Publications
Authors:
  • Anna de Liddo , Agnes Sandor , Simon Buckingham Shum
Citation:
Computer Supported Collaborative Work, October 2012, Volume 21, Issue 4-5. pp 417-448
The article is available on this internet website :
<a href=http://oro.open.ac.uk/31052/1/CCI-CSCWj-2012preprint.pdf > The Open University </a>
Abstract:
We
propose
the
concept
of
Contested
Collective
Intelligence
(CCI)
as
a
distinctive
subset
of
the
broader
Collective
Intelligence
design
space.
CCI
is
relevant
to
the
many
organizational
contexts
in
which
it
is
important
to
work
with
contested
knowledge,
for
instance,
due
to
different
intellectual
traditions,
competing
organizational
objectives,
information
overload
or
ambiguous
environmental
signals.
The
CCI
challenge
is
to
design
sociotechnical
infrastructures
to
augment
such
organizational
capability.
Since
documents
are
often
the
starting
points
for
contested
discourse,
and
discourse
markers
provide
a
powerful
cue
to
the
presence
of
claims,
contrasting
ideas
and
argumentation,
discourse
and
rhetoric
provide
an
annotation
focus
in
our
approach
to
CCI.
Research
in
sensemaking,
computer-­-supported
discourse
and
rhetorical
text
analysis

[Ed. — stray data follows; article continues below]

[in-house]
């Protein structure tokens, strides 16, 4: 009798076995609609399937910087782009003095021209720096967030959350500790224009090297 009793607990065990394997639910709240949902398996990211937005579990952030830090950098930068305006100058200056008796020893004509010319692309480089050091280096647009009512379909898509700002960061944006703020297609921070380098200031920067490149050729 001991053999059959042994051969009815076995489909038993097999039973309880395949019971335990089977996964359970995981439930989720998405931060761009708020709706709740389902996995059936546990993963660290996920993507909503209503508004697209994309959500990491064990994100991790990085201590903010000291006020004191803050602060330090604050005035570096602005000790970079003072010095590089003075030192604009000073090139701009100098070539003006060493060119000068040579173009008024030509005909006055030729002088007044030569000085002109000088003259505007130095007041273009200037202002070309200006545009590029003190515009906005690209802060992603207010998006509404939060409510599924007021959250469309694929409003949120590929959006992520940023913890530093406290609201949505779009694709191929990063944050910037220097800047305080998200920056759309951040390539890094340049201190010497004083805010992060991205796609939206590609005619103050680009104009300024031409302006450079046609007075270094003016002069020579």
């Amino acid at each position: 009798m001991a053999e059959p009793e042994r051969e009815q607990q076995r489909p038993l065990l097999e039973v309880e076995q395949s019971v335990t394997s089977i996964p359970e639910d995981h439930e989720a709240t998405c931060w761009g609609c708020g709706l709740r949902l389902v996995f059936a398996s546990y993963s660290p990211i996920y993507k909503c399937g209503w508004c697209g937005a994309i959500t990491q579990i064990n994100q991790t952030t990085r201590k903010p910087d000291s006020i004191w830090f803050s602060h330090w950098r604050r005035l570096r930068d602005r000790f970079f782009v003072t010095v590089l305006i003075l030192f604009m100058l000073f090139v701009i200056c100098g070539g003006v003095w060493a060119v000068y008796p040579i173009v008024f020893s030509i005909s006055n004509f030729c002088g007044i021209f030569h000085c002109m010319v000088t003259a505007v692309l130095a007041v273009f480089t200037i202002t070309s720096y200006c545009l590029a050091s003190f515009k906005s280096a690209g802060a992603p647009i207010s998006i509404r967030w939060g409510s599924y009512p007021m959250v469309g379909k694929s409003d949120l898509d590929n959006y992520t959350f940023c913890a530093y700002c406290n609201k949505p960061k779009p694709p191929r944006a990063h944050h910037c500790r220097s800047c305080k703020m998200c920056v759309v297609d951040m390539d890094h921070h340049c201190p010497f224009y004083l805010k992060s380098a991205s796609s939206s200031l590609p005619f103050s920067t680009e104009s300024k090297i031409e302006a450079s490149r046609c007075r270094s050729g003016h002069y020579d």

motivate
a
conceptual
framework
for
the
combined
human
and
machine
annotation
of
texts
with
this
specific
focus.
This
conception
is
explored
through
two
tools:
a
social-­-semantic
web
application
for
human
annotation
and
knowledge
mapping
(Cohere),
plus
the
discourse
analysis
component
in
a
textual
analysis
software
tool
(Xerox
Incremental
Parser:
XIP).
As
a
step
towards
an
integrated
platform,
we
report
a
case
study
in
which
a
document
corpus
underwent
independent
human
and
machine
analysis,
providing
quantitative
and
qualitative
insight
into
their
respective
contributions.
A
promising
finding
is
that
significant
contributions
were
signalled
by
authors
via
explicit
rhetorical
moves,
which
both
human
analysts
and
XIP
could
readily
identify.
Since
working
with
contested
knowledge
is
at
the
heart
of
CCI,
the
evidence
that
automatic
detection
of
contrasting
ideas
in
texts
is
possible
through
rhetorical
discourse
analysis
is
progress
towards
the
effective
use
of
automatic
discourse
analysis
in
the
CCI
framework.
Year:
2012
Report number:
2012/099